So if you bring her back home, she will continue to ask to "go home."  The problem is not where her doy is at is at, but where her mind is at.  You can keep her safe and well-cared for.  You can not make her be happy.  That is not within your control.  "I'm sorry you feel that way" is about the best you can do.



"whenever they get a temporary aide, they always say things like "she looks like she could be at home with you".  

This is a completely inappropriate comment.  An aide has no business commenting on your choice of care facility for your mother.  She has no idea what your personal circumstances are and has no business questioning you.  She also seems to lack a basic understanding of dementia behaviors.  Do the aides at this facility receive any dementia training?  If not, they should - another comment for the adminstrator.

Mom's Baby
Posted: Monday, January 30, 2012 8:32 AM
Joined: 12/19/2011
Posts: 1158

NoPeeps, please don't feel back through your own post. With all the behaviors your mom exhibits, you really had no choice. My mom also appears pretty good to people who don't "get it." But then you sit and talk to her for a while, and her deficiencies become evident.


I've struggled with this issue too. Mom's been in memory care for about a month now, and there are people there who are much, much worse than her. But I have to plan for the future. And if I can't have her at home with me (not an option), I have to choose the next best thing. And that's what I've done. And it's what you have done as well.


Please don't beat yourself up! You're a good daughter.

Cheryle Gardiner
Posted: Monday, January 30, 2012 9:52 AM
Joined: 11/30/2011
Posts: 529

NoPeeps, this situation sounds almost exactly like what I went through with my husband! In my case, it was the chaplain who asked Jim why he was there and not at home. I was so upset and it bothered me for days.

Finally, I went to the administrator and had a heart-to-heart talk. I told her that I knew Jim appeared lucid much of the time, but that he was at risk for elopement, we have stairs in our house that he can't climb (both bathrooms are upstairs), and that I really didn't need to be second-guessed about the decision I had made with the support of his doctors and his son. She fully agreed, and did talk to the chaplain. I would suggest that you do the same and ask the Administrator if perhaps new aides should be instructed to NOT comment on the appropriateness of placement for ANYONE.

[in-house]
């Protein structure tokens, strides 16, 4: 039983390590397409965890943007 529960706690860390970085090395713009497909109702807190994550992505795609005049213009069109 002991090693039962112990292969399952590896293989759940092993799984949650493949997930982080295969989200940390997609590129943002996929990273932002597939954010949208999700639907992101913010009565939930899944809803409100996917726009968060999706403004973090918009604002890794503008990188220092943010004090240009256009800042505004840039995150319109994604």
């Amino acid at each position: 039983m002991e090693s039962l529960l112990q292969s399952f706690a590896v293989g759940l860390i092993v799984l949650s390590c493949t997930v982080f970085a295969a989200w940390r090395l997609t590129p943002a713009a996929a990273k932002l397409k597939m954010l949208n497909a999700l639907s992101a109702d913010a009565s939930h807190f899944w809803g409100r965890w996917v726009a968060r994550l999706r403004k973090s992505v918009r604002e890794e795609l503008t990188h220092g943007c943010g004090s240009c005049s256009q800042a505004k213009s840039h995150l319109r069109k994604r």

Jim's constant begging to come home was leaving me in tears most days. He was so angry with me for placing him that our visits were frequently unpleasant for both of us. His son suggested the following tactic: When he started berating me or begging to come home, I told him that my visits were because I love him and wanted to be with him and bring joy to him. Since I was making him so unhappy by being there, I was going to leave, but would be back tomorrow. I kissed him and got up to leave. He begged me not to go, and said he wouldn't do it again, so I sat back down. Of course, he did start again, so this time, I left.

The next time he started, I stood up to leave, and he said, No, don't leave. I won't say anything again. So I stayed for just a few more minutes, then left. I don't know if it was my actions that caused him to stop or just a change in the disease, but I really didn't have to deal with it much after that.

I also never told him that he could never come home, but that the care home had to get his diabetes under control, or that I needed to sell the house, or some other distant thing that had to be done first. He's been there 4-1/2 months now and almost never asks any more. That brings its own kind of sorrow, but it's not so stressful to me.

You don't say how often you're visiting your mom, but I was visiting daily and it was interfering with Jim's adjustment. I went away with my sister for a few days not too long after he was admitted, and when I returned, he had made a friend. Now I visit 5 days a week - never the same days - and he has begun participating in activities and making more friends.

It's hard, hard, hard! But you can do it, and mom will eventually adjust. You are keeping her safe and cared for, and that's most important.

Blessings to you.
Posted: Monday, January 30, 2012 10:01 AM
Joined: 1/11/2012
Posts: 100

NoPeeps... I am so sorry your are dealing with this.  Would it help to say it will get better; somewhat anyway.


I was in your sames shoes about a month ago.  I tore myself up inside whenever I went to visit my mother.  She begged to go home and knew that she would be OK.  She is higher functioning than a lot of the people in her wing but when you talk to her she's way out there.  I tried to get the admins to let her live in the main AL area but they would not have it.... she was "exit-seeking" and they were afraid for her safety.  She now takes a low dose of Seroquel which seems to be helping.  She still asks about finding a nice little place where she can live, take a walk if she wants & go to the grocery.  We just tell her we are looking.... someday hopefully she will give up asking.